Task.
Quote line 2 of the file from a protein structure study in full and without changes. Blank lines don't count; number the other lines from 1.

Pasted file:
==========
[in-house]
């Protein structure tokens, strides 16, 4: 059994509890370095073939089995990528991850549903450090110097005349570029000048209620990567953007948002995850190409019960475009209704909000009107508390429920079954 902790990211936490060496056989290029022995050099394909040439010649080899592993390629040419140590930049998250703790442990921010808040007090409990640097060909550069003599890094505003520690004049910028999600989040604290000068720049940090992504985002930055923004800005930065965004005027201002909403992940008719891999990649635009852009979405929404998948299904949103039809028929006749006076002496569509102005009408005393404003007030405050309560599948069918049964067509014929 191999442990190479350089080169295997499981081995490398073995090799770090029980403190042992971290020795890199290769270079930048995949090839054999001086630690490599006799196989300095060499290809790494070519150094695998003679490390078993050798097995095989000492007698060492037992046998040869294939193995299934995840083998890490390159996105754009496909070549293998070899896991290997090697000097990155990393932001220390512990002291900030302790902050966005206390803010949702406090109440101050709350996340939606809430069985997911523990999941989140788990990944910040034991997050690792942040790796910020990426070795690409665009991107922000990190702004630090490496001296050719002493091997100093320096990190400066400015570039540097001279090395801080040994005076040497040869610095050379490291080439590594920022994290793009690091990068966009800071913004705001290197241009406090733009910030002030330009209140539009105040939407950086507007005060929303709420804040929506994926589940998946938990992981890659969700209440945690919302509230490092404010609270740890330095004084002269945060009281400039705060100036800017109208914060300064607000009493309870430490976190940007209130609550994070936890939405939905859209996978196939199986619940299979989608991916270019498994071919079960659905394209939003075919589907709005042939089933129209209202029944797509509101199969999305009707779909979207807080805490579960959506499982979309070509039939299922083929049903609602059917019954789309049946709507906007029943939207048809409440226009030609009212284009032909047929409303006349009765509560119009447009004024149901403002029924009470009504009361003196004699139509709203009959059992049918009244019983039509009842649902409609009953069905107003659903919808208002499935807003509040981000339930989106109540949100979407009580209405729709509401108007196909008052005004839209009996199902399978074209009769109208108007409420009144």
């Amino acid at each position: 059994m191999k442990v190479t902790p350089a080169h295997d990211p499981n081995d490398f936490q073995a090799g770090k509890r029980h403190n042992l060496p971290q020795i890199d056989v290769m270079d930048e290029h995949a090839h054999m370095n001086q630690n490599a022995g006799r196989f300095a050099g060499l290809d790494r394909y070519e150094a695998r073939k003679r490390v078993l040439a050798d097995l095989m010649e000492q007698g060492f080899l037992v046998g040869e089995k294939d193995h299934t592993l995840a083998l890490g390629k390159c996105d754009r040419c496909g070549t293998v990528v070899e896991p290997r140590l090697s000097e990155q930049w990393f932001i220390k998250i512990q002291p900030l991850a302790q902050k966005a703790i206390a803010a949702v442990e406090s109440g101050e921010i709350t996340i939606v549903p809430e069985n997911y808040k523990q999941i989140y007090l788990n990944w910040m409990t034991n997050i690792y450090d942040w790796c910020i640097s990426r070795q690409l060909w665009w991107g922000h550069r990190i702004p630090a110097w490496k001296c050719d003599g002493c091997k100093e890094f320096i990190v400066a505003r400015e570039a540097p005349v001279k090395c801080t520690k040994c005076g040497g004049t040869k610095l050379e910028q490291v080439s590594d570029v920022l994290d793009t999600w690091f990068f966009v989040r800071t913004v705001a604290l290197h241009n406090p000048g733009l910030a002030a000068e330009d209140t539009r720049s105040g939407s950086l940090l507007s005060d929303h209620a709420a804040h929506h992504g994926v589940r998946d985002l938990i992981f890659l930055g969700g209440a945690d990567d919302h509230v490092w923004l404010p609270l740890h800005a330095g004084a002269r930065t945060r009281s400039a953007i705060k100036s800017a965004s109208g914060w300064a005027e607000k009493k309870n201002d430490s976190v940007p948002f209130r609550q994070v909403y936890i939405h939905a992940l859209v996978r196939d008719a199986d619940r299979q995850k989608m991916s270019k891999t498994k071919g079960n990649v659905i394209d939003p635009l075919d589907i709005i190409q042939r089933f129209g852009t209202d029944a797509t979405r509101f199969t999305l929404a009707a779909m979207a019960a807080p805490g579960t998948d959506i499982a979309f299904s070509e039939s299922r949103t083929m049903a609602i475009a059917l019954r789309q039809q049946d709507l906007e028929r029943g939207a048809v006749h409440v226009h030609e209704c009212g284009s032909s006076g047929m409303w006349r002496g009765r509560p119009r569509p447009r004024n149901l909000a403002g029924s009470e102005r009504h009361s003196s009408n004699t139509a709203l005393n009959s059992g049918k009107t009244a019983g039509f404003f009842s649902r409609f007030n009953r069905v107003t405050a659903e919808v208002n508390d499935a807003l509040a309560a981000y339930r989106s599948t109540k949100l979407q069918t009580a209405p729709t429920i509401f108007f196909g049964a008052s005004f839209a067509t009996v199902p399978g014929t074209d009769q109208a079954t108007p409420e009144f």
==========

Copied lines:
């Protein structure tokens, strides 16, 4: 059994509890370095073939089995990528991850549903450090110097005349570029000048209620990567953007948002995850190409019960475009209704909000009107508390429920079954 902790990211936490060496056989290029022995050099394909040439010649080899592993390629040419140590930049998250703790442990921010808040007090409990640097060909550069003599890094505003520690004049910028999600989040604290000068720049940090992504985002930055923004800005930065965004005027201002909403992940008719891999990649635009852009979405929404998948299904949103039809028929006749006076002496569509102005009408005393404003007030405050309560599948069918049964067509014929 191999442990190479350089080169295997499981081995490398073995090799770090029980403190042992971290020795890199290769270079930048995949090839054999001086630690490599006799196989300095060499290809790494070519150094695998003679490390078993050798097995095989000492007698060492037992046998040869294939193995299934995840083998890490390159996105754009496909070549293998070899896991290997090697000097990155990393932001220390512990002291900030302790902050966005206390803010949702406090109440101050709350996340939606809430069985997911523990999941989140788990990944910040034991997050690792942040790796910020990426070795690409665009991107922000990190702004630090490496001296050719002493091997100093320096990190400066400015570039540097001279090395801080040994005076040497040869610095050379490291080439590594920022994290793009690091990068966009800071913004705001290197241009406090733009910030002030330009209140539009105040939407950086507007005060929303709420804040929506994926589940998946938990992981890659969700209440945690919302509230490092404010609270740890330095004084002269945060009281400039705060100036800017109208914060300064607000009493309870430490976190940007209130609550994070936890939405939905859209996978196939199986619940299979989608991916270019498994071919079960659905394209939003075919589907709005042939089933129209209202029944797509509101199969999305009707779909979207807080805490579960959506499982979309070509039939299922083929049903609602059917019954789309049946709507906007029943939207048809409440226009030609009212284009032909047929409303006349009765509560119009447009004024149901403002029924009470009504009361003196004699139509709203009959059992049918009244019983039509009842649902409609009953069905107003659903919808208002499935807003509040981000339930989106109540949100979407009580209405729709509401108007196909008052005004839209009996199902399978074209009769109208108007409420009144």